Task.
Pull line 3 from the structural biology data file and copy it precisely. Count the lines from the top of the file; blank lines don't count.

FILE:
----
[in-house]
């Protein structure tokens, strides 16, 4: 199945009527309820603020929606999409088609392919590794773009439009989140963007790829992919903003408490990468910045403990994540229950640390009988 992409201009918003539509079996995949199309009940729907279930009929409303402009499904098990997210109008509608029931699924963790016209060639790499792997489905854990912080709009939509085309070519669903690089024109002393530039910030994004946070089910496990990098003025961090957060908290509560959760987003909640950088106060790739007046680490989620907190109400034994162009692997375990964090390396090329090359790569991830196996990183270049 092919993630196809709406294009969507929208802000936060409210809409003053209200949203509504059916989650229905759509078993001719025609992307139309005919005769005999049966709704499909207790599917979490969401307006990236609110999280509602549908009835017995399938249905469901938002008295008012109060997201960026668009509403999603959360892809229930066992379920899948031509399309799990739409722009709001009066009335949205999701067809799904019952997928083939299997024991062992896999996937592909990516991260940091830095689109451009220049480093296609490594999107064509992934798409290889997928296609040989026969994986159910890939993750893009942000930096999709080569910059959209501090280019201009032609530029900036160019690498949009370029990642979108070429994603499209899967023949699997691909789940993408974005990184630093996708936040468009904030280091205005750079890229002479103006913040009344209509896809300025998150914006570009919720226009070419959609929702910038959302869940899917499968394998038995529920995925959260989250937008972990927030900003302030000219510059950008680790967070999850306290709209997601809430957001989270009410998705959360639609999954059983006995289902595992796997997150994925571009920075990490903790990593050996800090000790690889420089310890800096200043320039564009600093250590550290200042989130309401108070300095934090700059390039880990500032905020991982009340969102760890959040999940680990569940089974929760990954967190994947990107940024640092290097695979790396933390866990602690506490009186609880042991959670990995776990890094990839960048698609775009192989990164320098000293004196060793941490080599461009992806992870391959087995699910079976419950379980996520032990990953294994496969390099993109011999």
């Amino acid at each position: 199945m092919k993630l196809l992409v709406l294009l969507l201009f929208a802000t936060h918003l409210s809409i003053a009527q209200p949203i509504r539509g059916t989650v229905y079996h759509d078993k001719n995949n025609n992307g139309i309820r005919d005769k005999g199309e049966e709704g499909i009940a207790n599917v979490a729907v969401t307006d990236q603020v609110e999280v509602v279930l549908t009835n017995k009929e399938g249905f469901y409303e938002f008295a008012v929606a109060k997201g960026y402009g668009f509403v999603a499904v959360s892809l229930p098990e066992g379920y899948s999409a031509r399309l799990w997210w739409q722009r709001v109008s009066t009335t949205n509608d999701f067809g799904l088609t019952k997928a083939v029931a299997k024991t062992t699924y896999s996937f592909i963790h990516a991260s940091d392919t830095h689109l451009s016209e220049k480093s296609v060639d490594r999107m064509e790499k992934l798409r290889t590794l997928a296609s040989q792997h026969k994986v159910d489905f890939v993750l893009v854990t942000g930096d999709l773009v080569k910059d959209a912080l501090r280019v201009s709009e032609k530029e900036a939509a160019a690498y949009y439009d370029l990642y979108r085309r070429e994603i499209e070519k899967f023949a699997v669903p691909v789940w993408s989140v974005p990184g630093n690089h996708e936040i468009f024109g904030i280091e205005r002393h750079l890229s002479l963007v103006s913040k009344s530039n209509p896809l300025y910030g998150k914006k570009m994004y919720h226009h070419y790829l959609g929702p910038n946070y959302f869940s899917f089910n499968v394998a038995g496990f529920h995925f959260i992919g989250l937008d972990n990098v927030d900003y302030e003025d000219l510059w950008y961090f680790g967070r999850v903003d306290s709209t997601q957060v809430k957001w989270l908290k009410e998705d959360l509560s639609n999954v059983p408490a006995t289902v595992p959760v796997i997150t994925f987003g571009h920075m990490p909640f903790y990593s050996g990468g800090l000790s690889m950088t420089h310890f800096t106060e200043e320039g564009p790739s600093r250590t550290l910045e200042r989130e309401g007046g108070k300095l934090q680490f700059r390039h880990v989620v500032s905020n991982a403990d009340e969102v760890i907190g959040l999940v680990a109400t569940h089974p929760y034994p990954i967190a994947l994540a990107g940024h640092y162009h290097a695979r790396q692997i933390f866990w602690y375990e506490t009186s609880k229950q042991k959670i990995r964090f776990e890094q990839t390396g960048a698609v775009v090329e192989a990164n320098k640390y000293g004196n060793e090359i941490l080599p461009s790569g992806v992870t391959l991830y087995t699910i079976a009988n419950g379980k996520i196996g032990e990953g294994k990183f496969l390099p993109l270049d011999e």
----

């Amino acid at each position: 199945m092919k993630l196809l992409v709406l294009l969507l201009f929208a802000t936060h918003l409210s809409i003053a009527q209200p949203i509504r539509g059916t989650v229905y079996h759509d078993k001719n995949n025609n992307g139309i309820r005919d005769k005999g199309e049966e709704g499909i009940a207790n599917v979490a729907v969401t307006d990236q603020v609110e999280v509602v279930l549908t009835n017995k009929e399938g249905f469901y409303e938002f008295a008012v929606a109060k997201g960026y402009g668009f509403v999603a499904v959360s892809l229930p098990e066992g379920y899948s999409a031509r399309l799990w997210w739409q722009r709001v109008s009066t009335t949205n509608d999701f067809g799904l088609t019952k997928a083939v029931a299997k024991t062992t699924y896999s996937f592909i963790h990516a991260s940091d392919t830095h689109l451009s016209e220049k480093s296609v060639d490594r999107m064509e790499k992934l798409r290889t590794l997928a296609s040989q792997h026969k994986v159910d489905f890939v993750l893009v854990t942000g930096d999709l773009v080569k910059d959209a912080l501090r280019v201009s709009e032609k530029e900036a939509a160019a690498y949009y439009d370029l990642y979108r085309r070429e994603i499209e070519k899967f023949a699997v669903p691909v789940w993408s989140v974005p990184g630093n690089h996708e936040i468009f024109g904030i280091e205005r002393h750079l890229s002479l963007v103006s913040k009344s530039n209509p896809l300025y910030g998150k914006k570009m994004y919720h226009h070419y790829l959609g929702p910038n946070y959302f869940s899917f089910n499968v394998a038995g496990f529920h995925f959260i992919g989250l937008d972990n990098v927030d900003y302030e003025d000219l510059w950008y961090f680790g967070r999850v903003d306290s709209t997601q957060v809430k957001w989270l908290k009410e998705d959360l509560s639609n999954v059983p408490a006995t289902v595992p959760v796997i997150t994925f987003g571009h920075m990490p909640f903790y990593s050996g990468g800090l000790s690889m950088t420089h310890f800096t106060e200043e320039g564009p790739s600093r250590t550290l910045e200042r989130e309401g007046g108070k300095l934090q680490f700059r390039h880990v989620v500032s905020n991982a403990d009340e969102v760890i907190g959040l999940v680990a109400t569940h089974p929760y034994p990954i967190a994947l994540a990107g940024h640092y162009h290097a695979r790396q692997i933390f866990w602690y375990e506490t009186s609880k229950q042991k959670i990995r964090f776990e890094q990839t390396g960048a698609v775009v090329e192989a990164n320098k640390y000293g004196n060793e090359i941490l080599p461009s790569g992806v992870t391959l991830y087995t699910i079976a009988n419950g379980k996520i196996g032990e990953g294994k990183f496969l390099p993109l270049d011999e």